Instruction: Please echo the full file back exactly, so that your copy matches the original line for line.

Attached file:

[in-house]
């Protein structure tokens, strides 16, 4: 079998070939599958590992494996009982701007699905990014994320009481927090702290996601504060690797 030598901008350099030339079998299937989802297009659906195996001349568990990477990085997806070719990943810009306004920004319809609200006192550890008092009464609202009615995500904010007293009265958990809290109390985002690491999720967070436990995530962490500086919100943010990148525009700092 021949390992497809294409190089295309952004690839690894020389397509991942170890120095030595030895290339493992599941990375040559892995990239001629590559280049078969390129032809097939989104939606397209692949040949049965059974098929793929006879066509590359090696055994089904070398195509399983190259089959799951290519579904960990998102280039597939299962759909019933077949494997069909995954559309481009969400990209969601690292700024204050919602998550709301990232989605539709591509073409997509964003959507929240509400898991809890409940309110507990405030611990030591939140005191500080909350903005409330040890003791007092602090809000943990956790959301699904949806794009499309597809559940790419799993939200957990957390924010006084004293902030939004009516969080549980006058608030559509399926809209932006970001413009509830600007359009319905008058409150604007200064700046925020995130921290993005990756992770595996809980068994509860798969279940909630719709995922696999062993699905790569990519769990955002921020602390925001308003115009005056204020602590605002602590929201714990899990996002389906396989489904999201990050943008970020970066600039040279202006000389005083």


[in-house]
């Protein structure tokens, strides 16, 4: 079998070939599958590992494996009982701007699905990014994320009481927090702290996601504060690797 030598901008350099030339079998299937989802297009659906195996001349568990990477990085997806070719990943810009306004920004319809609200006192550890008092009464609202009615995500904010007293009265958990809290109390985002690491999720967070436990995530962490500086919100943010990148525009700092 021949390992497809294409190089295309952004690839690894020389397509991942170890120095030595030895290339493992599941990375040559892995990239001629590559280049078969390129032809097939989104939606397209692949040949049965059974098929793929006879066509590359090696055994089904070398195509399983190259089959799951290519579904960990998102280039597939299962759909019933077949494997069909995954559309481009969400990209969601690292700024204050919602998550709301990232989605539709591509073409997509964003959507929240509400898991809890409940309110507990405030611990030591939140005191500080909350903005409330040890003791007092602090809000943990956790959301699904949806794009499309597809559940790419799993939200957990957390924010006084004293902030939004009516969080549980006058608030559509399926809209932006970001413009509830600007359009319905008058409150604007200064700046925020995130921290993005990756992770595996809980068994509860798969279940909630719709995922696999062993699905790569990519769990955002921020602390925001308003115009005056204020602590605002602590929201714990899990996002389906396989489904999201990050943008970020970066600039040279202006000389005083």